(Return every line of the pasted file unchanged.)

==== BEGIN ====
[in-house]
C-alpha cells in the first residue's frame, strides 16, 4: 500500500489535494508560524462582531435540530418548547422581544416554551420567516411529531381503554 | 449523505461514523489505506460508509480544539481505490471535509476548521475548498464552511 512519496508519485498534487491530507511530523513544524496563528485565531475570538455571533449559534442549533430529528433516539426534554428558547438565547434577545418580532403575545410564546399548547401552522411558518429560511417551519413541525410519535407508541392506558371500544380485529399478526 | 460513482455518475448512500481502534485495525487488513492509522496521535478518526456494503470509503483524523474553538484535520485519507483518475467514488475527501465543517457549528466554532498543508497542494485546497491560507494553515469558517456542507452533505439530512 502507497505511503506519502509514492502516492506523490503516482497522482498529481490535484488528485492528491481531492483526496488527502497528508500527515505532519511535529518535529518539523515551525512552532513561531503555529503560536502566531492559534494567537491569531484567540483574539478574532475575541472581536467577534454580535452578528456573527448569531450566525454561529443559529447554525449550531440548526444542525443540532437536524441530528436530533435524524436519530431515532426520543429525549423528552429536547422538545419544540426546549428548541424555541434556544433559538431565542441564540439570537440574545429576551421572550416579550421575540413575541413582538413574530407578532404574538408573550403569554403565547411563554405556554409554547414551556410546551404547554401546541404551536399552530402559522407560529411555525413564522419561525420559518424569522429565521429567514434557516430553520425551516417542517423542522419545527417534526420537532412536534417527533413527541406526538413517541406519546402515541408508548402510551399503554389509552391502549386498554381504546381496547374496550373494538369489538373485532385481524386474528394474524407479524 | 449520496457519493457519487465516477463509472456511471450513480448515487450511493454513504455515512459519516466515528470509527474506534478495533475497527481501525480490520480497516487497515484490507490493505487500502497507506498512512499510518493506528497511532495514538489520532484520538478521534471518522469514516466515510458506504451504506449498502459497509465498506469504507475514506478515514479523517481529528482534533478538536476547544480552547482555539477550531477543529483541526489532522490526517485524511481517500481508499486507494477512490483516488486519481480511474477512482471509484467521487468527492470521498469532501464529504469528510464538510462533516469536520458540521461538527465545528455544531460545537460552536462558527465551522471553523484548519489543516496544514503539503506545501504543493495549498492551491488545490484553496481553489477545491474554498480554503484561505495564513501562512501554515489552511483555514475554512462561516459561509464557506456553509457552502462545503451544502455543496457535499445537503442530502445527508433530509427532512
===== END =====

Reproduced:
[in-house]
C-alpha cells in the first residue's frame, strides 16, 4: 500500500489535494508560524462582531435540530418548547422581544416554551420567516411529531381503554 | 449523505461514523489505506460508509480544539481505490471535509476548521475548498464552511 512519496508519485498534487491530507511530523513544524496563528485565531475570538455571533449559534442549533430529528433516539426534554428558547438565547434577545418580532403575545410564546399548547401552522411558518429560511417551519413541525410519535407508541392506558371500544380485529399478526 | 460513482455518475448512500481502534485495525487488513492509522496521535478518526456494503470509503483524523474553538484535520485519507483518475467514488475527501465543517457549528466554532498543508497542494485546497491560507494553515469558517456542507452533505439530512 502507497505511503506519502509514492502516492506523490503516482497522482498529481490535484488528485492528491481531492483526496488527502497528508500527515505532519511535529518535529518539523515551525512552532513561531503555529503560536502566531492559534494567537491569531484567540483574539478574532475575541472581536467577534454580535452578528456573527448569531450566525454561529443559529447554525449550531440548526444542525443540532437536524441530528436530533435524524436519530431515532426520543429525549423528552429536547422538545419544540426546549428548541424555541434556544433559538431565542441564540439570537440574545429576551421572550416579550421575540413575541413582538413574530407578532404574538408573550403569554403565547411563554405556554409554547414551556410546551404547554401546541404551536399552530402559522407560529411555525413564522419561525420559518424569522429565521429567514434557516430553520425551516417542517423542522419545527417534526420537532412536534417527533413527541406526538413517541406519546402515541408508548402510551399503554389509552391502549386498554381504546381496547374496550373494538369489538373485532385481524386474528394474524407479524 | 449520496457519493457519487465516477463509472456511471450513480448515487450511493454513504455515512459519516466515528470509527474506534478495533475497527481501525480490520480497516487497515484490507490493505487500502497507506498512512499510518493506528497511532495514538489520532484520538478521534471518522469514516466515510458506504451504506449498502459497509465498506469504507475514506478515514479523517481529528482534533478538536476547544480552547482555539477550531477543529483541526489532522490526517485524511481517500481508499486507494477512490483516488486519481480511474477512482471509484467521487468527492470521498469532501464529504469528510464538510462533516469536520458540521461538527465545528455544531460545537460552536462558527465551522471553523484548519489543516496544514503539503506545501504543493495549498492551491488545490484553496481553489477545491474554498480554503484561505495564513501562512501554515489552511483555514475554512462561516459561509464557506456553509457552502462545503451544502455543496457535499445537503442530502445527508433530509427532512